To the lighthouse

3 Dec

I am not entirely sure why I enjoyed this book.

If you just look at the facts, nothing spectacular happens – in terms of action or long burried secrets at least. The characters are  normal (even if intellectual) people, living normal British lives.

So …? What’s the catch.

The trick Virginia Woolf managed to pull on me (and all those who have enjoyed this book) is called ‘fascination with the human mind.’

The book is truly about what lies beneath. We, as humans, say so little of what truly goes on in our minds and Woolf captures all the inner noise so well, that I felt compelled to read this book to the end. How she does it is beyond my skill to fully understand and explain, but you become a spectator to conflicts, frictions and loves of monumental (dis)proportion.

The entire book actually happens over the course of an afternoon and its evening, followed by an evening and morning ten years later. While little out of the ordinary happens outwardly, inside, entire worlds and philosophies clash. The book is about what the  characters feel, about their inner conflicts, about their greatness and their pettiness facing each other as images in a crooked mirror.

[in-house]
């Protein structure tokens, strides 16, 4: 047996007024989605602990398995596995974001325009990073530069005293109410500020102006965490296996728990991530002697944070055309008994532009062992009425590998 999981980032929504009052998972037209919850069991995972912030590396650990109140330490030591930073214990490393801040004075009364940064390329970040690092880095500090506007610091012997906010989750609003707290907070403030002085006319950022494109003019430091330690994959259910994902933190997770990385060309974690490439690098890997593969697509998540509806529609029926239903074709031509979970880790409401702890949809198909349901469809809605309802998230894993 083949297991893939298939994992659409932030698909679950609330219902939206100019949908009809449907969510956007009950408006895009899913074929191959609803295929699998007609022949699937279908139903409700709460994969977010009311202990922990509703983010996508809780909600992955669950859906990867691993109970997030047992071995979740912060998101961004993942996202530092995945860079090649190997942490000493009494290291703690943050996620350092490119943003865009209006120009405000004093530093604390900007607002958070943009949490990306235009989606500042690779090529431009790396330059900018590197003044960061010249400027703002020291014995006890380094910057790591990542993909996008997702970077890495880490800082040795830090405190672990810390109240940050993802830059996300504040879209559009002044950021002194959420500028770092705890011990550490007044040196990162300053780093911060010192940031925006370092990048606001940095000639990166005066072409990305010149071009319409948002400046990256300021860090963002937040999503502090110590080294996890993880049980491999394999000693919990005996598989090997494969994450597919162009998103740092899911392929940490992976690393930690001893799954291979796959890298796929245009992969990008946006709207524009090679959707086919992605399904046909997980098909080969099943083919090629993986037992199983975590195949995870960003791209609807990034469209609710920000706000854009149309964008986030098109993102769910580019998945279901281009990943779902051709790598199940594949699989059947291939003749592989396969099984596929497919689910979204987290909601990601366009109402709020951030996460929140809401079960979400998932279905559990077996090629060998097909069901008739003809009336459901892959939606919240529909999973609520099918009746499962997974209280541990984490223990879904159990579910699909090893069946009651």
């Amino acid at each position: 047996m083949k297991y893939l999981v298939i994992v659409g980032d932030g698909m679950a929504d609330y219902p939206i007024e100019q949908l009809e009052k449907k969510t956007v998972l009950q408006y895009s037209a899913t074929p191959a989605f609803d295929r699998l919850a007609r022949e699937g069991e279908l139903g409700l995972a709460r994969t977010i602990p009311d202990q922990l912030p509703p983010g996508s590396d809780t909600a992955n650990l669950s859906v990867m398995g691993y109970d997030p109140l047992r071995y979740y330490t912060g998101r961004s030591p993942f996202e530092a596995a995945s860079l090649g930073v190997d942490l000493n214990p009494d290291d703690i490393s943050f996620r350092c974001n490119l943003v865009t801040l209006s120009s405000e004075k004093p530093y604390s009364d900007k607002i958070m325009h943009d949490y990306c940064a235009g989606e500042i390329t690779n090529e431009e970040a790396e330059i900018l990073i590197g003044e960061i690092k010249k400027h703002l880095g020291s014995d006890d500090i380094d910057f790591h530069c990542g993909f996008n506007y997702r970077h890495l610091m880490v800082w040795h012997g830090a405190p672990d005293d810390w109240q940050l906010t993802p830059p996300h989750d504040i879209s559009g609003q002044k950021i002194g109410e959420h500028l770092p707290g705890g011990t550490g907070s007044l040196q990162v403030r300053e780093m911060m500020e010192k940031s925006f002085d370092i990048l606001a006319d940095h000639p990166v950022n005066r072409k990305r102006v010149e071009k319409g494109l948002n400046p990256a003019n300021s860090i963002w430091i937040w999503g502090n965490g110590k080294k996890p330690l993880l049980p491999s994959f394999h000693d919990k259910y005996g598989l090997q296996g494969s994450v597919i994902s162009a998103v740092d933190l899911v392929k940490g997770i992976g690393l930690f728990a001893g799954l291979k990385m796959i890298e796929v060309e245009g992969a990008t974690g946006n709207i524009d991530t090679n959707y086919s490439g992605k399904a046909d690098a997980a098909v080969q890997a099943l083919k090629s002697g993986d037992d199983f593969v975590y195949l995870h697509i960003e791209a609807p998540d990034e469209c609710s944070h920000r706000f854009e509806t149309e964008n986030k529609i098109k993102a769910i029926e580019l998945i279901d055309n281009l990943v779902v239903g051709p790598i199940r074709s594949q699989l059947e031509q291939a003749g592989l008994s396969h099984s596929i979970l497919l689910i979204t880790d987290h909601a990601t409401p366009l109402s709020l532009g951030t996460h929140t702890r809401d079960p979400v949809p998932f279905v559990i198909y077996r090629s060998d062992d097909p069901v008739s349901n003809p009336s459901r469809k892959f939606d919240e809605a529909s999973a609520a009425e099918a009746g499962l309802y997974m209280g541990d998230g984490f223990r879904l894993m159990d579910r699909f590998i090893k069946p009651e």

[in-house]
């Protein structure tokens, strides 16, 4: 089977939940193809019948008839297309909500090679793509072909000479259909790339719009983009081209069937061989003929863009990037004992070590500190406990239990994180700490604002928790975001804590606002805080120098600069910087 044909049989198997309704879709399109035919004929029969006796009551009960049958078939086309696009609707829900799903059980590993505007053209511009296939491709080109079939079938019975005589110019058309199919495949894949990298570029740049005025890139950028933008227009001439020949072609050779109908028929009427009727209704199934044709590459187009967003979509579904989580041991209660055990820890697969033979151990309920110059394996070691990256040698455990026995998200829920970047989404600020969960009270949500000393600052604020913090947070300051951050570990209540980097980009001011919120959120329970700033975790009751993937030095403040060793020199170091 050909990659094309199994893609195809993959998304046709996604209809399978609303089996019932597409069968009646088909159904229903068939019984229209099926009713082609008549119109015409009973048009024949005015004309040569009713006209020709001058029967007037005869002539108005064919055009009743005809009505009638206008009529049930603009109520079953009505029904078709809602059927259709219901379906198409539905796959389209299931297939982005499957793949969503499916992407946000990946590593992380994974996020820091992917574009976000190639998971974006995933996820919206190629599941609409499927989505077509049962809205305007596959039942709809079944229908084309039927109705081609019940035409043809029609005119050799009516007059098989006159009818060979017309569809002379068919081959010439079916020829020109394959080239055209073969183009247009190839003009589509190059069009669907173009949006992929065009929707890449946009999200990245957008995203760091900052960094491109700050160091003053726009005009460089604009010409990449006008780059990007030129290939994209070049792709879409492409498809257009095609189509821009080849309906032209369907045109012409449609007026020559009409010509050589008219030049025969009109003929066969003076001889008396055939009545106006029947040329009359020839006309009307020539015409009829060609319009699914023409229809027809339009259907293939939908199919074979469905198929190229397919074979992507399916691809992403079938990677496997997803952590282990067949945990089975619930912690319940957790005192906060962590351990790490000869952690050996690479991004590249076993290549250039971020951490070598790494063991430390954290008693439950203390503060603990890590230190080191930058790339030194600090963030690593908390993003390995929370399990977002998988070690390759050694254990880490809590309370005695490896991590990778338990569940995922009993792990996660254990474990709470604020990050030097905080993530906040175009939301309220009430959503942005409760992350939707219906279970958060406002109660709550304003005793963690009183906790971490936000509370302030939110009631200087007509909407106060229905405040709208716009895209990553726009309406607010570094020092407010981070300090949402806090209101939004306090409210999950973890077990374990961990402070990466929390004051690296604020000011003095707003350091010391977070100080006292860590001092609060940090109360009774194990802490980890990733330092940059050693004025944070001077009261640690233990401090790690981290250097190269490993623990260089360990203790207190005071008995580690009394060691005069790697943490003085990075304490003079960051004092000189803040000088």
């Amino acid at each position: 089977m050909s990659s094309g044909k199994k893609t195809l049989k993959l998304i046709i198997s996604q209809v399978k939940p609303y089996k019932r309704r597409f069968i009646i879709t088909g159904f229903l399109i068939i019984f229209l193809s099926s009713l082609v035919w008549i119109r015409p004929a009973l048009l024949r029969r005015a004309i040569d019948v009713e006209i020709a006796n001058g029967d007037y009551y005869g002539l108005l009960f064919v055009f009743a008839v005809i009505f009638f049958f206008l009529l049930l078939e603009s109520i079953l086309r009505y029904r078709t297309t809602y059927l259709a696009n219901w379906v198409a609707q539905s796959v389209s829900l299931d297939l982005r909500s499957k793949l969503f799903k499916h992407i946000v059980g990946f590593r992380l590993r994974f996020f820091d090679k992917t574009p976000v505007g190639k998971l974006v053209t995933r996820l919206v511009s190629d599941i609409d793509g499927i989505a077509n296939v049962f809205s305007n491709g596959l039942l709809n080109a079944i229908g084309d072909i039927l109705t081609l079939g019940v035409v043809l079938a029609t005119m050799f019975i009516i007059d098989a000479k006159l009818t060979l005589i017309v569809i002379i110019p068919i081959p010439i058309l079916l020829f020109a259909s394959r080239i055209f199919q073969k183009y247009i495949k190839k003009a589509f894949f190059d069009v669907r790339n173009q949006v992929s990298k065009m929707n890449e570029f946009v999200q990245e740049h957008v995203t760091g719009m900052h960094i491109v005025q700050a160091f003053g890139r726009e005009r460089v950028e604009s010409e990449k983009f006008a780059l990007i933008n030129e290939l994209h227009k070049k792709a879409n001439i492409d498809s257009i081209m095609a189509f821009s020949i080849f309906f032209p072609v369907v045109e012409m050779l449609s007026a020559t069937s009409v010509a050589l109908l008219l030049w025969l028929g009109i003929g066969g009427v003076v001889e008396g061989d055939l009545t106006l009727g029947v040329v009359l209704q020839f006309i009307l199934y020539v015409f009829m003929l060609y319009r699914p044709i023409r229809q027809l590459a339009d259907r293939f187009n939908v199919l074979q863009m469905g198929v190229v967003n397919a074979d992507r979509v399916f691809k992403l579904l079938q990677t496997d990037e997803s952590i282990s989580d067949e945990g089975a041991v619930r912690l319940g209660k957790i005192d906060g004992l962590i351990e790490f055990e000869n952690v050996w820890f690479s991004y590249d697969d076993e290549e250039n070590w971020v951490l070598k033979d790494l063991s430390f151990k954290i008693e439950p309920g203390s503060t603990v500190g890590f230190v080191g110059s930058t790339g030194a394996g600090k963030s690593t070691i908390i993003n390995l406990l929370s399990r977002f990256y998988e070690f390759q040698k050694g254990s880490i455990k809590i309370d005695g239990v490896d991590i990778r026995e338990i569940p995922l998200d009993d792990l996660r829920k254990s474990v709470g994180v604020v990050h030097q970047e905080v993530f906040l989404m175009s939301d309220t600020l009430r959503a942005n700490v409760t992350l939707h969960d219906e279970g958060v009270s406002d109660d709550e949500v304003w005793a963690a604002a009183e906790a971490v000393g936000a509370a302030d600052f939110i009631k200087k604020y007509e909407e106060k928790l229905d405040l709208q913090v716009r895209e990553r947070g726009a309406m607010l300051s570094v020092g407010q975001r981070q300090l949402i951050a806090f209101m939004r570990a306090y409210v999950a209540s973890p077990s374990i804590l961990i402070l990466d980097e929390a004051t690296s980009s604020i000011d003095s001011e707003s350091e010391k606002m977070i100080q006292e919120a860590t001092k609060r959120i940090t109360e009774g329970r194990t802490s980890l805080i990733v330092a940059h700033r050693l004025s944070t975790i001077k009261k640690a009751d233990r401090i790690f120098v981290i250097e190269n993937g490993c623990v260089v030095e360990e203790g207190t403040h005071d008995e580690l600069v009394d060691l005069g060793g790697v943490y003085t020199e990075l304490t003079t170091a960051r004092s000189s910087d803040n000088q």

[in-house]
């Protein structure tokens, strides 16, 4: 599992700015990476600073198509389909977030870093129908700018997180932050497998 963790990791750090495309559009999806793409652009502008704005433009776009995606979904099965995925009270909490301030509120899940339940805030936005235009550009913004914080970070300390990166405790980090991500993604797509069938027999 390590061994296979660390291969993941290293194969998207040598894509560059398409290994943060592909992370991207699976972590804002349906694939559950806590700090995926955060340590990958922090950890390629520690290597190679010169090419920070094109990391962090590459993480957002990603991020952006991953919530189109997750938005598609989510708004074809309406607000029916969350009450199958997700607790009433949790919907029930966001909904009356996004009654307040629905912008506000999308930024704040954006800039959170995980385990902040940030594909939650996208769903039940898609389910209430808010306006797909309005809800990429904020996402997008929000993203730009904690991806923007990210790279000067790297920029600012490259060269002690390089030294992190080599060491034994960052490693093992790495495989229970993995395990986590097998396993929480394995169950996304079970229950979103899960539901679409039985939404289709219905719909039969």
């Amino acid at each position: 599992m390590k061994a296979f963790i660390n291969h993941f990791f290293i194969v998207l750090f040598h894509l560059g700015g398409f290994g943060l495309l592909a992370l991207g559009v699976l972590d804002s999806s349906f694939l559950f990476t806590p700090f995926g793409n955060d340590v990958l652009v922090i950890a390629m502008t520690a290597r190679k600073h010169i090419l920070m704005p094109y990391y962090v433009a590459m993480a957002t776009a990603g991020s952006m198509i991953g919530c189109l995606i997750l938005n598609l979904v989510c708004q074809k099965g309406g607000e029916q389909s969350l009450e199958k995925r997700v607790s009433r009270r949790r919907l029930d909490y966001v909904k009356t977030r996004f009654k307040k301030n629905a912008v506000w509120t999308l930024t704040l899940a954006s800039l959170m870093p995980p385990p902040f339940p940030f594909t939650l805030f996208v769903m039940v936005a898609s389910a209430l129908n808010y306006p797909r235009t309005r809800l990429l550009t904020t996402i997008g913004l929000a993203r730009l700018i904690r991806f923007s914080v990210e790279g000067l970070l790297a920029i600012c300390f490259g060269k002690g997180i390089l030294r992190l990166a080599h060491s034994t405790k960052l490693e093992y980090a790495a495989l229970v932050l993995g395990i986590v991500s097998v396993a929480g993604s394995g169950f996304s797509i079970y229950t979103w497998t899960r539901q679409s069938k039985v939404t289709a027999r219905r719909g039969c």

What truly impressed me about the book was the fascinating symbiosis between two antithetical entities: Man – renowned, yet insecure, intelligent and deep thinking, with incredible insights, but at the same time a whimpering child always seeking attention and validation, to the point of begging for it; Woman – discreet, beautiful, mother of eight, of little fame or academic intelligence, yet strong, caring, with a heart and an eye for directing destinies and doing what must be done, in spite of reproach.

There is so much more to be said about this short book, but there is even more thinking to be done. I will let it sink in, with all its beautiful dioramas on the human mind and the unseen ties between people, and invite you to read it before I end.


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